VIDEO: Green sea turtle Phoenix saved from the soup bowl

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A beautiful Cayman Islands sea turtle was saved from the soup bowl - and has found a home in Blackpool.

The female turtle, called Phoenix, was bred in captivity to end up on the menu, but was rescued as part of Sea Life Blackpool’s ‘breed, rescue, protect’ programme.

Phoenix the turtle arrives at Sea Life. Picture by Chris Bull

Phoenix the turtle arrives at Sea Life. Picture by Chris Bull

After arriving from quarantine in London in a specially-equipped vehicle, the team carefully carried the giant 19st green sea turtle on a stretcher into the water at the weekend.

She is the first rescued turtle to arrive in the North West.

Matthew Titherington, general manager at Sea Life Blackpool, said: “This is a proud moment for every single member of our team and throughout the Sea Life family.

“It’s exactly what our ‘breed, rescue, protect’ campaign is all about and we’re so pleased to have been involved supporting the important conservation work of the Sea Life Trust.

Phoenix the turtle arrives at Sea Life. Picture by Chris Bull

Phoenix the turtle arrives at Sea Life. Picture by Chris Bull

“We’ve been really looking forward to her arrival and she will be loved and cared for by our experienced team of aquarists. I know visitors will love her and she’ll quickly gain a big and loyal fan base.”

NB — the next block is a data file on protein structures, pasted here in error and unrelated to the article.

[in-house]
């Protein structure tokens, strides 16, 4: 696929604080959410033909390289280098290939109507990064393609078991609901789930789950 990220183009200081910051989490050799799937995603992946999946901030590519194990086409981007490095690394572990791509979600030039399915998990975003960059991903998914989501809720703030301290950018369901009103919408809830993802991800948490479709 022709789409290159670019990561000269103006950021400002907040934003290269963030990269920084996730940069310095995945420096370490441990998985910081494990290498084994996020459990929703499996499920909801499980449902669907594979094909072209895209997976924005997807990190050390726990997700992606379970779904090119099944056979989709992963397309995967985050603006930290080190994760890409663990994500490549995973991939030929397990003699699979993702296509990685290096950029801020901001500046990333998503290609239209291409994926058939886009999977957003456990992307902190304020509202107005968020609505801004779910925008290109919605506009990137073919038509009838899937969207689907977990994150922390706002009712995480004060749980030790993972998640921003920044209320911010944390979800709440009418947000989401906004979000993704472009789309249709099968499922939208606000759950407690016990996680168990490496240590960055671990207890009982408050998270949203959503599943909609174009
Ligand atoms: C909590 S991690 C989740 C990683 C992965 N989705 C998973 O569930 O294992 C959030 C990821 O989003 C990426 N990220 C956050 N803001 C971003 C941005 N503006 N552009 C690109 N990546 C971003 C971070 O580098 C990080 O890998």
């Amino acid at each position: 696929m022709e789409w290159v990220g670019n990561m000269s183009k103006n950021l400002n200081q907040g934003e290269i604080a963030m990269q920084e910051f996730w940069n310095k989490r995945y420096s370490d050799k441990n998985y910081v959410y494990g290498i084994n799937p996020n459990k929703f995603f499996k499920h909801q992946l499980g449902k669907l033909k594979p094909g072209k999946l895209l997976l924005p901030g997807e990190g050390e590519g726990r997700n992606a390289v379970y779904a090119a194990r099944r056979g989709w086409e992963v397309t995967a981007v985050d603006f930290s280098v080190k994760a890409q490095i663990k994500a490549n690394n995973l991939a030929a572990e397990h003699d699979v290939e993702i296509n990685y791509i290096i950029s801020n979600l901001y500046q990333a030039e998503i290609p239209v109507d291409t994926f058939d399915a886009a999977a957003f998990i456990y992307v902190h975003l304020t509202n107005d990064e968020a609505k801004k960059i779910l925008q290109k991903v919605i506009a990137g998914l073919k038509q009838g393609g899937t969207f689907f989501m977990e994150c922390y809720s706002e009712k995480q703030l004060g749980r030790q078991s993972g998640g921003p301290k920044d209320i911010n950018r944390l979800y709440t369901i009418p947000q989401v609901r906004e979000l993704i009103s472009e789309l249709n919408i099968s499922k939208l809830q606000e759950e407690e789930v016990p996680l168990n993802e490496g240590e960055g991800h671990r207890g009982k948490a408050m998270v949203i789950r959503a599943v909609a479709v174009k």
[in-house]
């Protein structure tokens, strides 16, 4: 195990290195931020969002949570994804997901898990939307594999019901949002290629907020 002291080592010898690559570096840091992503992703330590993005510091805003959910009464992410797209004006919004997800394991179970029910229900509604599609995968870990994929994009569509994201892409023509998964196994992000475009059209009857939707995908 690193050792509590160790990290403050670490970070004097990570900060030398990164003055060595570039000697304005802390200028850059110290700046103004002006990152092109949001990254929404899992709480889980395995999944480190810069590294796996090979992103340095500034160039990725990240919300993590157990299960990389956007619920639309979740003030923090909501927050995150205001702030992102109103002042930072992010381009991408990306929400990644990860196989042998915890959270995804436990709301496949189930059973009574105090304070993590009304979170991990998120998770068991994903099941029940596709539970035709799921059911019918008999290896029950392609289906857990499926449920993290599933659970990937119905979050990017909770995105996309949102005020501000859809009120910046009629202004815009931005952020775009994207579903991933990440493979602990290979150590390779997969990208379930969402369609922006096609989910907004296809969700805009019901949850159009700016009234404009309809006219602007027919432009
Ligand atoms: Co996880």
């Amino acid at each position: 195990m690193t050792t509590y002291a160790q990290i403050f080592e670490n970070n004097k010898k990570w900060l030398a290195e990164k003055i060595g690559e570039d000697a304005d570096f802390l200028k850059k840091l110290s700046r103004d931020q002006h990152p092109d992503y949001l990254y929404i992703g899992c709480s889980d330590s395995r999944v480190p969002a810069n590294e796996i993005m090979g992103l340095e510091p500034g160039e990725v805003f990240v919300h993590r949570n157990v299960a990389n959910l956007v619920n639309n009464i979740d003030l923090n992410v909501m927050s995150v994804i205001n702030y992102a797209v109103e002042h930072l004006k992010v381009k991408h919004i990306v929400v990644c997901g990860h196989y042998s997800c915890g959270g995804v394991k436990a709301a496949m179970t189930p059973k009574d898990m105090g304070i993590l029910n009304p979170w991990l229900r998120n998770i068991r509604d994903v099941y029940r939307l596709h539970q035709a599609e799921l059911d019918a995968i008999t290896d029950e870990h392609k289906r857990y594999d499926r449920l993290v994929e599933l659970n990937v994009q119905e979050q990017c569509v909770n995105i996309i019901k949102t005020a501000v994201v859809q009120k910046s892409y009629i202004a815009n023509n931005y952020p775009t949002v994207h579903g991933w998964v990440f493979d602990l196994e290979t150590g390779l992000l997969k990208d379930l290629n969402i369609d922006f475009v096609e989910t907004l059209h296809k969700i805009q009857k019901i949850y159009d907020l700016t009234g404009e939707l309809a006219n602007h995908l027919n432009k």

The new arrival, who wouldn’t be able to survive in the wild, where she will also help to further research into threatened species and possibly be involved in conservation and breeding programmes.

Turtle numbers are dwindling around the globe due to threats, including industrial fishing, getting caught up in huge nets, habitat destruction and plastic pollution. Green sea turtles are listed as an endangered species by the global watchdog IUCN, the International Union for Conservation of Nature.

Scott Blacker, head aquarist at Sea Life Blackpool, said: “Despite laws protecting sea turtles in most countries, threats include being hunted for their eggs, meat and shells, a legal practice in many parts of the world where they are considered a delicacy.

“Sea turtles are also threatened by destruction of their nesting and foraging areas, as well as becoming entangled in huge commercial and industrial fishing nets and so-called ‘ghost nets’, those which have been discarded.

"People are becoming increasingly aware of the conservation initiatives, which are taking place around the world and how everyone can help to protect turtles and other marine life. For example, by reducing their use of single-use plastic, such as straws and cups."